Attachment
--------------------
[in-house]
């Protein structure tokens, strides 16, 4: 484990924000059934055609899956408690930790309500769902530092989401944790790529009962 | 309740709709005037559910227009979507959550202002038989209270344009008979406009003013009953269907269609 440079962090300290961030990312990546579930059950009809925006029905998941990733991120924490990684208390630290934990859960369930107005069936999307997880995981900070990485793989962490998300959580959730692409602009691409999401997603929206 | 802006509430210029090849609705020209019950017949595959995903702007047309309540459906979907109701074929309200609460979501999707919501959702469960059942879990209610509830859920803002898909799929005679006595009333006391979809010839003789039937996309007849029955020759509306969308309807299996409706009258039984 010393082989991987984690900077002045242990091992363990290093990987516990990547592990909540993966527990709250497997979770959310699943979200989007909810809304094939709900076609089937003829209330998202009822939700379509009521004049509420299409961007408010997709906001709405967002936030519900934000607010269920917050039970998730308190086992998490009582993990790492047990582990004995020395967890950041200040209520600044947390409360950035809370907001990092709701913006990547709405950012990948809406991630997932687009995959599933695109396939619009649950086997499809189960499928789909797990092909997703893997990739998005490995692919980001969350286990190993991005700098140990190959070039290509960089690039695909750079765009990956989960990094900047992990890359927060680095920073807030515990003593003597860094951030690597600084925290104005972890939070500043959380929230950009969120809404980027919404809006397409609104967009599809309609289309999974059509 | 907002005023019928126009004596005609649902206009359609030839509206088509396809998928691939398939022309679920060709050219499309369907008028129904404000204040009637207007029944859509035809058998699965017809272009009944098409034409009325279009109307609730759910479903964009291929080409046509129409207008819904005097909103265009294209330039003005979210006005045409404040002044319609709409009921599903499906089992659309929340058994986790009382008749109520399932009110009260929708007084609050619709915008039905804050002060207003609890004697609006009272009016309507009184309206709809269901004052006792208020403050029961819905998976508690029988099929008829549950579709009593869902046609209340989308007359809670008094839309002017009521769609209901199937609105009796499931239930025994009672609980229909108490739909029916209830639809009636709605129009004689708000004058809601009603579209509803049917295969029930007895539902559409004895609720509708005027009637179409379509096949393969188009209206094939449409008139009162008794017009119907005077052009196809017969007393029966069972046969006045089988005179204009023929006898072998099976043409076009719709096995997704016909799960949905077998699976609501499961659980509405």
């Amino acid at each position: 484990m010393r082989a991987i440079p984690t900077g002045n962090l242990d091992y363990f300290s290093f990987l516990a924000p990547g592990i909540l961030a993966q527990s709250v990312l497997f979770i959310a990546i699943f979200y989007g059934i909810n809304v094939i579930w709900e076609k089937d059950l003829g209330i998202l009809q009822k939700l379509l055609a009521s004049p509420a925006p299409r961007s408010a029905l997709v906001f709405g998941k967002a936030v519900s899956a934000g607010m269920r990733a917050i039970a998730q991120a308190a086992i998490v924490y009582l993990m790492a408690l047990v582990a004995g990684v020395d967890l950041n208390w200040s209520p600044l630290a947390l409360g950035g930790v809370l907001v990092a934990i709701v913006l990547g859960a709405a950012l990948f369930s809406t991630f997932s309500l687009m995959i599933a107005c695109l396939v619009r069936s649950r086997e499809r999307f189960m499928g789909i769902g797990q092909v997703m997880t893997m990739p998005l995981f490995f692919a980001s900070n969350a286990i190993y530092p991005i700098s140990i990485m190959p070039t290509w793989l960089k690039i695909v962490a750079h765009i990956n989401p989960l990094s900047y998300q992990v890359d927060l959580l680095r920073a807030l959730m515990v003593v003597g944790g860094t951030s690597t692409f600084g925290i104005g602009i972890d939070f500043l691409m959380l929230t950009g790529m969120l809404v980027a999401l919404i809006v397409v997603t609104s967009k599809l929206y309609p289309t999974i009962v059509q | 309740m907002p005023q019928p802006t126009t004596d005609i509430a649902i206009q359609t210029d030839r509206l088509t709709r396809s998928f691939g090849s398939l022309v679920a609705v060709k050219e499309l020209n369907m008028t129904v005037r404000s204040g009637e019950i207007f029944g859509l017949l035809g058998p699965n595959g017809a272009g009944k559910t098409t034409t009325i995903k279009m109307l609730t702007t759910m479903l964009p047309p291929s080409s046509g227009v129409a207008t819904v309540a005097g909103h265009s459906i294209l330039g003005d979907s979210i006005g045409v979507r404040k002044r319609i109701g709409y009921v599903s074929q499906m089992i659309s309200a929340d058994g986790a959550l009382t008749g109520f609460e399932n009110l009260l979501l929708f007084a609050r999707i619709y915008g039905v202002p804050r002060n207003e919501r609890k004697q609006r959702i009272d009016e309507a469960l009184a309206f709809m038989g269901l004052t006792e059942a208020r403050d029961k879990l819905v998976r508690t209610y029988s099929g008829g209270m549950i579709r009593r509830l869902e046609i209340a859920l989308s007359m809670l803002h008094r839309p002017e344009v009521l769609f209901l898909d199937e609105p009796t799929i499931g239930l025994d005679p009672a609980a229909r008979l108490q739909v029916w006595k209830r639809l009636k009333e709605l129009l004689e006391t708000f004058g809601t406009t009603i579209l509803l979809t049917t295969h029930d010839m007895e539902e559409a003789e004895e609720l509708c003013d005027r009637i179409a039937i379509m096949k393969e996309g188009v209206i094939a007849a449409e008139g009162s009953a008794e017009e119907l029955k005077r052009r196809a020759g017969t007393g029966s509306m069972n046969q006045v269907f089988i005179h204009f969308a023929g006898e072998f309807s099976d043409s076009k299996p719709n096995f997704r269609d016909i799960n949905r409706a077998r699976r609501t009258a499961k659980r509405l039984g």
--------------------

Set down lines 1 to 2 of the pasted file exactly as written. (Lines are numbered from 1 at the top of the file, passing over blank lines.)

[in-house]
């Protein structure tokens, strides 16, 4: 484990924000059934055609899956408690930790309500769902530092989401944790790529009962 | 309740709709005037559910227009979507959550202002038989209270344009008979406009003013009953269907269609 440079962090300290961030990312990546579930059950009809925006029905998941990733991120924490990684208390630290934990859960369930107005069936999307997880995981900070990485793989962490998300959580959730692409602009691409999401997603929206 | 802006509430210029090849609705020209019950017949595959995903702007047309309540459906979907109701074929309200609460979501999707919501959702469960059942879990209610509830859920803002898909799929005679006595009333006391979809010839003789039937996309007849029955020759509306969308309807299996409706009258039984 010393082989991987984690900077002045242990091992363990290093990987516990990547592990909540993966527990709250497997979770959310699943979200989007909810809304094939709900076609089937003829209330998202009822939700379509009521004049509420299409961007408010997709906001709405967002936030519900934000607010269920917050039970998730308190086992998490009582993990790492047990582990004995020395967890950041200040209520600044947390409360950035809370907001990092709701913006990547709405950012990948809406991630997932687009995959599933695109396939619009649950086997499809189960499928789909797990092909997703893997990739998005490995692919980001969350286990190993991005700098140990190959070039290509960089690039695909750079765009990956989960990094900047992990890359927060680095920073807030515990003593003597860094951030690597600084925290104005972890939070500043959380929230950009969120809404980027919404809006397409609104967009599809309609289309999974059509 | 907002005023019928126009004596005609649902206009359609030839509206088509396809998928691939398939022309679920060709050219499309369907008028129904404000204040009637207007029944859509035809058998699965017809272009009944098409034409009325279009109307609730759910479903964009291929080409046509129409207008819904005097909103265009294209330039003005979210006005045409404040002044319609709409009921599903499906089992659309929340058994986790009382008749109520399932009110009260929708007084609050619709915008039905804050002060207003609890004697609006009272009016309507009184309206709809269901004052006792208020403050029961819905998976508690029988099929008829549950579709009593869902046609209340989308007359809670008094839309002017009521769609209901199937609105009796499931239930025994009672609980229909108490739909029916209830639809009636709605129009004689708000004058809601009603579209509803049917295969029930007895539902559409004895609720509708005027009637179409379509096949393969188009209206094939449409008139009162008794017009119907005077052009196809017969007393029966069972046969006045089988005179204009023929006898072998099976043409076009719709096995997704016909799960949905077998699976609501499961659980509405």